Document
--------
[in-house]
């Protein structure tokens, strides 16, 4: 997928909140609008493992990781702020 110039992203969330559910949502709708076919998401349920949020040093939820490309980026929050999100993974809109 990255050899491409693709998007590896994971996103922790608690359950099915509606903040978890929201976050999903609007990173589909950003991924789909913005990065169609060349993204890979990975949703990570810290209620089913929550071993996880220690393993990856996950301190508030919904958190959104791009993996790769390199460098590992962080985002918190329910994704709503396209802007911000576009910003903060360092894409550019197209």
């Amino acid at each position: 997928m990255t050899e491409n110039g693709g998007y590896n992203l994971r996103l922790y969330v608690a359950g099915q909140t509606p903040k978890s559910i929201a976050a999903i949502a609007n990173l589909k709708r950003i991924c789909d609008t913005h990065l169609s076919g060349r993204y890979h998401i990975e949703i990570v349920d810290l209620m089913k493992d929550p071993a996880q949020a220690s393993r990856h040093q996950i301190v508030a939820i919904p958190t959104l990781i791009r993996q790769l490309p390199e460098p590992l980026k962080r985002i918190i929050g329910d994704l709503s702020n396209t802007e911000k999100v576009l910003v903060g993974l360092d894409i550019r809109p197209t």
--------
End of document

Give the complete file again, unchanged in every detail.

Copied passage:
[in-house]
């Protein structure tokens, strides 16, 4: 997928909140609008493992990781702020 110039992203969330559910949502709708076919998401349920949020040093939820490309980026929050999100993974809109 990255050899491409693709998007590896994971996103922790608690359950099915509606903040978890929201976050999903609007990173589909950003991924789909913005990065169609060349993204890979990975949703990570810290209620089913929550071993996880220690393993990856996950301190508030919904958190959104791009993996790769390199460098590992962080985002918190329910994704709503396209802007911000576009910003903060360092894409550019197209």
């Amino acid at each position: 997928m990255t050899e491409n110039g693709g998007y590896n992203l994971r996103l922790y969330v608690a359950g099915q909140t509606p903040k978890s559910i929201a976050a999903i949502a609007n990173l589909k709708r950003i991924c789909d609008t913005h990065l169609s076919g060349r993204y890979h998401i990975e949703i990570v349920d810290l209620m089913k493992d929550p071993a996880q949020a220690s393993r990856h040093q996950i301190v508030a939820i919904p958190t959104l990781i791009r993996q790769l490309p390199e460098p590992l980026k962080r985002i918190i929050g329910d994704l709503s702020n396209t802007e911000k999100v576009l910003v903060g993974l360092d894409i550019r809109p197209t």